What's being proposed now is to eliminate the section 199 deduction completely just for the oil industry. Making this change would be dumb and counterproductive because it would lead to higher expenses and taxes for the domestic oil industry which would:

  • Discourage smaller companies from oil exploration
  • Discourage domestic oil production in favor of such production overseas which would add to the U.S.' employment problems.
  • Increase retail gasoline prices for already strapped consumers paying around $4+ a gallon.

What Are You Paying in Gasoline Taxes?


The last thing we need at this point is higher gasoline prices and higher taxes on the production of gasoline. Lost in all of this discussion over bashing the oil industry is the fact that consumers are already paying a lot in taxes themselves through gasoline taxes collected at the retail level (see map below). As of this past January, 2011, the average gasoline tax paid by retail consumers was a hefty 48 cents per gallon which accounted for about 16 percent of the prices of a gallon of gasoline.


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Congress should be encouraging rather than discouraging domestic energy production. In addition to creating much needed domestic jobs, doing so will reduce America's dependence on undependable Middle East oil and reduce the amount of money being sent to governments and entities that undermine American security.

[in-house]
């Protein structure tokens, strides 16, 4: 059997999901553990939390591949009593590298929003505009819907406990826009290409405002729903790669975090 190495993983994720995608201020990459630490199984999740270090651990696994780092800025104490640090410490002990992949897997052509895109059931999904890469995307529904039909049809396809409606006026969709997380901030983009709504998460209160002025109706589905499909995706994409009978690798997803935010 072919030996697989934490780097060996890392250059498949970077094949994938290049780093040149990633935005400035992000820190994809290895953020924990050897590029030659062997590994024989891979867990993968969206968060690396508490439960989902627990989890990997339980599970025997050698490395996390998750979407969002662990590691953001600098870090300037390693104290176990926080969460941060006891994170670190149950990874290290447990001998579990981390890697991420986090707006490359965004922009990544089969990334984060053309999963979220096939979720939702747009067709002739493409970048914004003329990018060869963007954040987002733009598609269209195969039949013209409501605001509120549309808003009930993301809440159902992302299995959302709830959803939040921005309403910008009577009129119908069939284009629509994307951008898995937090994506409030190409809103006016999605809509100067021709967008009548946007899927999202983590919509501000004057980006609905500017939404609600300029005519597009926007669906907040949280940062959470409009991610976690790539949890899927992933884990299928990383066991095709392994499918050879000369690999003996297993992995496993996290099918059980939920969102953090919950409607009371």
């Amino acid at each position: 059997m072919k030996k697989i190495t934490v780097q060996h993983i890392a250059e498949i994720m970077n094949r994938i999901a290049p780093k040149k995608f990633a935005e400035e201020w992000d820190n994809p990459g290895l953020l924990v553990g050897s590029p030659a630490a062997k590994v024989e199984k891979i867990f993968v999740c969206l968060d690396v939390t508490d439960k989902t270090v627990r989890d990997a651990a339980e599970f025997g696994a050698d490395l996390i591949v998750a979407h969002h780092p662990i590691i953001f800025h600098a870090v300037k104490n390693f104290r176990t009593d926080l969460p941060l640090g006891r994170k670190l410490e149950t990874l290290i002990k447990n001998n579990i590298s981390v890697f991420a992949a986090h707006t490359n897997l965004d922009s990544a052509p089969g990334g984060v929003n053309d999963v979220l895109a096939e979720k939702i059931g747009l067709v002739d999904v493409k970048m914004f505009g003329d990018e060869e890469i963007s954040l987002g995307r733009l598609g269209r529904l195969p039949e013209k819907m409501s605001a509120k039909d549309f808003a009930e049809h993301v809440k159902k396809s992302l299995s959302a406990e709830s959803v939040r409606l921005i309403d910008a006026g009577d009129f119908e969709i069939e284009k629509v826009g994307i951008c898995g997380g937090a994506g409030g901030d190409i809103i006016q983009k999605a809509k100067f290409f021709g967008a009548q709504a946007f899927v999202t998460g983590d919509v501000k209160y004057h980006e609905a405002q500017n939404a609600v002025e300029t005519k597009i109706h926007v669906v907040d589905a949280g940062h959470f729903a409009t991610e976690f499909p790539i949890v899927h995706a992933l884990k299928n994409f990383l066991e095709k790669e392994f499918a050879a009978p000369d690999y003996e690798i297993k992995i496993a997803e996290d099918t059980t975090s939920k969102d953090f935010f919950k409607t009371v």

If oil and gasoline prices remain elevated, I expect American voters in the 2012 elections to punish politicians who didn't take sensible steps to address this problem.   







 

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Copyright Eric Tyson, 2008 - 2019 all rights reserved.

Eric Tyson is the only best-selling personal finance author who has an extensive background as an hourly-based financial advisor and who does not accept speaking fees, endorsement deals or fees of any type from companies in the financial services industry or product or service providers recommended in his articles, books and his publications.